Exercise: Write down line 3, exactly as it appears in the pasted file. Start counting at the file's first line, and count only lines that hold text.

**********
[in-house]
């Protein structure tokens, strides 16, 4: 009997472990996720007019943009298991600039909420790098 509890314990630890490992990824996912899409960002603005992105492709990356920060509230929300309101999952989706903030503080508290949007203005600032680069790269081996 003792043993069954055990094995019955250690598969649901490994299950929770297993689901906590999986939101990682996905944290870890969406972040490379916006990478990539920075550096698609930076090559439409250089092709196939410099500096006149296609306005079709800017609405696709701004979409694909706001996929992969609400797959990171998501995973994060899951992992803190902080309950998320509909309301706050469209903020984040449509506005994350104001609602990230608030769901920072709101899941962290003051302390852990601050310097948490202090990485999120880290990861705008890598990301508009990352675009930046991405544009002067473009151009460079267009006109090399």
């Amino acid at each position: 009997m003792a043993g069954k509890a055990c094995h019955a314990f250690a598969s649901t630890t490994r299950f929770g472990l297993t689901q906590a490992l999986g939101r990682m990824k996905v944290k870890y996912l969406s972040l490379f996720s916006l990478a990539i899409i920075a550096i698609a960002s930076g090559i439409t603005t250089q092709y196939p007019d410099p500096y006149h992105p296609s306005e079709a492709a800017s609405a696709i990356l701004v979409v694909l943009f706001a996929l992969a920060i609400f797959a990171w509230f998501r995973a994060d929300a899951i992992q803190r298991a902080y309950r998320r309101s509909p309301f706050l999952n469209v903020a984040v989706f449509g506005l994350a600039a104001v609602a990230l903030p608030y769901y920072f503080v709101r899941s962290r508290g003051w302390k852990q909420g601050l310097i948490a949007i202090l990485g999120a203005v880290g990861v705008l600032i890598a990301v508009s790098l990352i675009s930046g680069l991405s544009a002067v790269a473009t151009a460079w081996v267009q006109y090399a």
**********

């Amino acid at each position: 009997m003792a043993g069954k509890a055990c094995h019955a314990f250690a598969s649901t630890t490994r299950f929770g472990l297993t689901q906590a490992l999986g939101r990682m990824k996905v944290k870890y996912l969406s972040l490379f996720s916006l990478a990539i899409i920075a550096i698609a960002s930076g090559i439409t603005t250089q092709y196939p007019d410099p500096y006149h992105p296609s306005e079709a492709a800017s609405a696709i990356l701004v979409v694909l943009f706001a996929l992969a920060i609400f797959a990171w509230f998501r995973a994060d929300a899951i992992q803190r298991a902080y309950r998320r309101s509909p309301f706050l999952n469209v903020a984040v989706f449509g506005l994350a600039a104001v609602a990230l903030p608030y769901y920072f503080v709101r899941s962290r508290g003051w302390k852990q909420g601050l310097i948490a949007i202090l990485g999120a203005v880290g990861v705008l600032i890598a990301v508009s790098l990352i675009s930046g680069l991405s544009a002067v790269a473009t151009a460079w081996v267009q006109y090399a």